Langa Langa Lagoon

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Langa Langa Lagoon
Native name: Akwalaafu
Geography
Location Pacific Ocean
Coordinates 8°52′43.22″S 160°44′46.55″E / 8.8786722°S 160.7462639°E / -8.8786722; 160.7462639Coordinates: 8°52′43.22″S 160°44′46.55″E / 8.8786722°S 160.7462639°E / -8.8786722; 160.7462639
Archipelago Solomon Islands
Area 21 km2 (8.1 sq mi)
Length 21 km (13 mi)
Width 1 km (0.6 mi)
Country
Solomon Islands
Province Malaita Province
Largest city Honiara (pop. 54,600 (2003 est.))
Demographics
Population (as of 2008)
Ethnic groups Melanesian 100%
A map of Langa Langa lagoon, Malaita, Solomon Islands.
Laulasi Island. Note the man-made walls. The sacred area is located to the right of the island. Taken 2008

Langa Langa Lagoon or Akwalaafu is a natural lagoon on the West coast of Malaita near the provincial capital Auki within the Solomon Islands. The lagoon is 21 km in length and just under 1 km wide. The "lagoon people" or "salt water men" live on small artificial islands built up on sand bars over time where they were forced to flee from the headhunters of mainland Malaita.

The islands in the lagoon are renowned for their shell money minting process, their "shark worship" beliefs, their shipbuilding skills and tourism. The most popular and well known of this islands is Laulasi which has had a thriving tourism industry dating back to the early 1970s.

Etymology[edit]

Langa in the Creole language means "along" or long.

History[edit]

In Malaita legend, the first settlement on the island began around 3,000 BC at a place called Siale. The first places in the Malaita area to be settled were Dukwasi (Kwara'ae speaking people), and the Asi (man-made islands) namely: Aoke, Kaloka and Rarata in Langa Langa lagoon, Laulasi, Alite Koalia and Gwa'ata – Ta'alulolo.[1]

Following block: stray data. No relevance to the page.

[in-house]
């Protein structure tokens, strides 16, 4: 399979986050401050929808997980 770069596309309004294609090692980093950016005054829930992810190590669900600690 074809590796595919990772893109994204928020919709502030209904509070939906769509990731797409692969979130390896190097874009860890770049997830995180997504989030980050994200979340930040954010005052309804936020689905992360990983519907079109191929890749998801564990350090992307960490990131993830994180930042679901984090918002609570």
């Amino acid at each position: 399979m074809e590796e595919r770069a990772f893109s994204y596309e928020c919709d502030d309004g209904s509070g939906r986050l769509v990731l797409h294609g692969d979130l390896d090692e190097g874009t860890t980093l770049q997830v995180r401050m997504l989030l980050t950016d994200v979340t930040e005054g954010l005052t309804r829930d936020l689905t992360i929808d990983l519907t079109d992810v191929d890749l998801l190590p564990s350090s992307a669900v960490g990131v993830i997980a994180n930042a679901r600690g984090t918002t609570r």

It is also believed the early settlers originated from Mt. Kolovrat (Alasa'a),the highest peak on the main Malaita Island. The early settlers were believed to be castaways from the Alasa'a community. They said, the people were forced out from the community because of bad behaviour and disrespect for custom and traditional way of living.[1]

During their journey the final stopover was at Laulasi where they felt it was safe from enemies. After they had settled, other people began to arrive from different parts of Malaita and outside to settle in the Langalanga lagoon. They came from Small Malaita, Florida (Ngella), some came from the northern part of Guadalcanal believed to be from Longuvalasi area and others from the northern region of Malaita. Through inter-marriages, their descendants spread to the whole of the Langalanga lagoon. Certain cultural features or Tambu House (Place of the first settlements) are still preserved which attest to the settlement patterns that were made.[1]

1800–1900[edit]

In 1892 the Queensland government Australia abandoned the Pacific labour trade known as Blackbirding and in 1901 the Commonwealth of Australia enacted the Pacific Island Labourers Act 1901 which facilitated the deportation of Pacific Islanders that was the precursor to the White Australia policy.

Britain was provided with a "plausible excuse for protecting the Solomons" and so protecting their labour reserves. By declaring a protectorate, the British were able to justify keeping out other colonial powers.[2]

In 1893 then Gibson of HMS Curacoa (1854) sailed around the islands to declare a protectorate with the only opposition by the Laulasi villagers who refused the British flag. When Gibson asked why the flag was refused, the villages were afraid that their acceptance of it would signify to the bush people that by aligning themselves with Britain the lagoon dwellers were preparing for war and this would lead the bush people discontinuing trade with the lagoon people, who had no gardens and were dependent on food[2]